Voila, vintage footage of the now defunct Ontario kkdyekfafy
Place — Children’s Village, a giant playground I’d never heard of. Designed by Eric McMillan, it included a â€œPunching Bag Forest,â€ as well as an enormous air mattress, and something called a â€œSnake Tube Crawl.â€ It was incredibly popular.
What struck me most upon watching this 1973 clip, however, is that the particular din in the background — screams and laughter — is a sound mixture I just don’t hear a whole lot these days. Screams indicate a certain level of fear and excitement that is not necessarily encouraged. If something is thrilling enough to induce high-pitched shrieks, maybe it’s also dicey enough to be shut down.
Or maybe I’m just bemoaning for bemoaning’s sake. Maybe kids are screaming/laughing all the time. So, I’m curious: Is the soundtrack of children at play changing? Please tell me what you think — and hear. – L.
The laughter was probably added along with music, it was unlikely to sound that consistent way all around the playground. Note how there are no jumps in background laughter as camera jumps from place to place. Also, the kids on background are too excited around parts where little ones pull ropes (it should be boring) or moms rest.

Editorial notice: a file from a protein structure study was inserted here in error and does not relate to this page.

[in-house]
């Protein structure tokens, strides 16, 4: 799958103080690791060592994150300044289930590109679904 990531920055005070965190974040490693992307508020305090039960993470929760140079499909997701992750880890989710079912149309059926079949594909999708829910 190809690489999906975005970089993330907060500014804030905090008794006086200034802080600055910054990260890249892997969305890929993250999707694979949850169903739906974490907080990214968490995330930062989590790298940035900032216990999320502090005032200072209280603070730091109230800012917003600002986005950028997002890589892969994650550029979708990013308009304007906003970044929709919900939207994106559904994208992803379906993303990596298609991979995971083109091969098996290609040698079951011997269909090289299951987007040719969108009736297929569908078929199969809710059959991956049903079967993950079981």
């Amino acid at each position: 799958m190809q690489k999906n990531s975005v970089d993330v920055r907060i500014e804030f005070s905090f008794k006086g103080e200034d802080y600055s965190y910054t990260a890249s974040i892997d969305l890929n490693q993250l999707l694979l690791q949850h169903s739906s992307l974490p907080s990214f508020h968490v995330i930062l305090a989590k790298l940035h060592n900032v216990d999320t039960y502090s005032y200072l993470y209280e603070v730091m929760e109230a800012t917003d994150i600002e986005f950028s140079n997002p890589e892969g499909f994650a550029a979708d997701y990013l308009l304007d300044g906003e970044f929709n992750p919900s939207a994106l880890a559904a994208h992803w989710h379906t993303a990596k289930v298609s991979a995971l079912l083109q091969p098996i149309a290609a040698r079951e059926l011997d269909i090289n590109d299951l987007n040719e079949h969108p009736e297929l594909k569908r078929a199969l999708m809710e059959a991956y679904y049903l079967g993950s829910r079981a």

I think that you get similar sound when there are many kids playing and sound carry well – like in the lake. It does not require that exciting playground, just a place with good sound properties and a lot of kids.
Most of what is shown on that video is not excitingly dangerous even by todays standards. Bouncy castle, low height cableway, games in water are all normal today.
I find that now that I don’t have kids of my own underfoot, I’m far less likely to be around a group of kids. However, a quick visit to the Chuck E. Cheese should dispel your notion that children are quieter now than they were in the past.
” the particular din in the background â€” screams and laughter â€” is a sound mixture I just donâ€™t hear a whole lot these days.”